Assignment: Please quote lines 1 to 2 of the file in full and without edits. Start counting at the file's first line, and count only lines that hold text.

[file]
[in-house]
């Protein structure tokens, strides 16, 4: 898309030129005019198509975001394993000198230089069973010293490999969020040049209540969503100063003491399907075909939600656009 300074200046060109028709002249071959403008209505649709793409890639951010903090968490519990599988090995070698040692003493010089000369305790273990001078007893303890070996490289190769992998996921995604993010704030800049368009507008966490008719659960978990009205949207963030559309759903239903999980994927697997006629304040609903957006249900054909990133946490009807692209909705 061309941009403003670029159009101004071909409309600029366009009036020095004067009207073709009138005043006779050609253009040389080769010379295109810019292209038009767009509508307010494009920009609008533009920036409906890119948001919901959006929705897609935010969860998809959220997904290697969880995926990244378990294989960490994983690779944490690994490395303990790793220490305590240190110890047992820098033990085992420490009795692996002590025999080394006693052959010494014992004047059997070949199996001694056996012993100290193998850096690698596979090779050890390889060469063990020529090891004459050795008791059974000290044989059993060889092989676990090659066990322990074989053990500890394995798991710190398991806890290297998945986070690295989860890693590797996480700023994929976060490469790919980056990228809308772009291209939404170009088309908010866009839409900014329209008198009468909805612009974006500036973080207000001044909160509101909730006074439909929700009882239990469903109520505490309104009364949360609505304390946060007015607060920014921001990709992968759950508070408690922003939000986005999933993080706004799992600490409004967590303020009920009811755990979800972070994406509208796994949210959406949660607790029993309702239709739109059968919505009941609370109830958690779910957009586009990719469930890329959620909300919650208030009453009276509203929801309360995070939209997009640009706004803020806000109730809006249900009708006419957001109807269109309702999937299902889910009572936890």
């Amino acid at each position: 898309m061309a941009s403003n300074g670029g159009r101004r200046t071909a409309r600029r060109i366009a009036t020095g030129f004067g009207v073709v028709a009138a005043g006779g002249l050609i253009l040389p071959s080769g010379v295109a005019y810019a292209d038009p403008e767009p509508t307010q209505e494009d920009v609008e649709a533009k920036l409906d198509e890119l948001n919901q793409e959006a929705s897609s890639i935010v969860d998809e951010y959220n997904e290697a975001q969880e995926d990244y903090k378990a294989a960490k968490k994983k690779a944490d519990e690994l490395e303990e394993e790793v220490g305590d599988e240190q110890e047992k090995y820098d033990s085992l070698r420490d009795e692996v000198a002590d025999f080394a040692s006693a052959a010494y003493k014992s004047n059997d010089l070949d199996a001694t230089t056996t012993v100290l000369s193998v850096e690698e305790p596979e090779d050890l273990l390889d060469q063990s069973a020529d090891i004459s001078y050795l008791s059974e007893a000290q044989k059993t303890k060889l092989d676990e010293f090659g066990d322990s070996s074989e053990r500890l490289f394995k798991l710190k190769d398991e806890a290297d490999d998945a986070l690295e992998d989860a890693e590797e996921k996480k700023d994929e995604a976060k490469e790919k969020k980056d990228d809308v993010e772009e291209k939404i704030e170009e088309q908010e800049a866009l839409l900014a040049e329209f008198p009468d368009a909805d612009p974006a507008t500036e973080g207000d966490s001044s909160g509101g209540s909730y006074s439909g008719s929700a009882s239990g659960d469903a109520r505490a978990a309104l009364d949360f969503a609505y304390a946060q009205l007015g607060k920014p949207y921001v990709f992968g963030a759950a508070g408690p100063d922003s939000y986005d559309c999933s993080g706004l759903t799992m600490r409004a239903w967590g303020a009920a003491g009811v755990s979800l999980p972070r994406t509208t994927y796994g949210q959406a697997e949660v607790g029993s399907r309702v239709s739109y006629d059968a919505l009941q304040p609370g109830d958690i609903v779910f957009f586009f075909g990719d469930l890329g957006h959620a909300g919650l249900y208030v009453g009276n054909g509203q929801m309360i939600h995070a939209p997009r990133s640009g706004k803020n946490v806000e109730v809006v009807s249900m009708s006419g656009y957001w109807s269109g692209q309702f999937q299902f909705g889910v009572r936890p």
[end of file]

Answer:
[in-house]
């Protein structure tokens, strides 16, 4: 898309030129005019198509975001394993000198230089069973010293490999969020040049209540969503100063003491399907075909939600656009 300074200046060109028709002249071959403008209505649709793409890639951010903090968490519990599988090995070698040692003493010089000369305790273990001078007893303890070996490289190769992998996921995604993010704030800049368009507008966490008719659960978990009205949207963030559309759903239903999980994927697997006629304040609903957006249900054909990133946490009807692209909705 061309941009403003670029159009101004071909409309600029366009009036020095004067009207073709009138005043006779050609253009040389080769010379295109810019292209038009767009509508307010494009920009609008533009920036409906890119948001919901959006929705897609935010969860998809959220997904290697969880995926990244378990294989960490994983690779944490690994490395303990790793220490305590240190110890047992820098033990085992420490009795692996002590025999080394006693052959010494014992004047059997070949199996001694056996012993100290193998850096690698596979090779050890390889060469063990020529090891004459050795008791059974000290044989059993060889092989676990090659066990322990074989053990500890394995798991710190398991806890290297998945986070690295989860890693590797996480700023994929976060490469790919980056990228809308772009291209939404170009088309908010866009839409900014329209008198009468909805612009974006500036973080207000001044909160509101909730006074439909929700009882239990469903109520505490309104009364949360609505304390946060007015607060920014921001990709992968759950508070408690922003939000986005999933993080706004799992600490409004967590303020009920009811755990979800972070994406509208796994949210959406949660607790029993309702239709739109059968919505009941609370109830958690779910957009586009990719469930890329959620909300919650208030009453009276509203929801309360995070939209997009640009706004803020806000109730809006249900009708006419957001109807269109309702999937299902889910009572936890």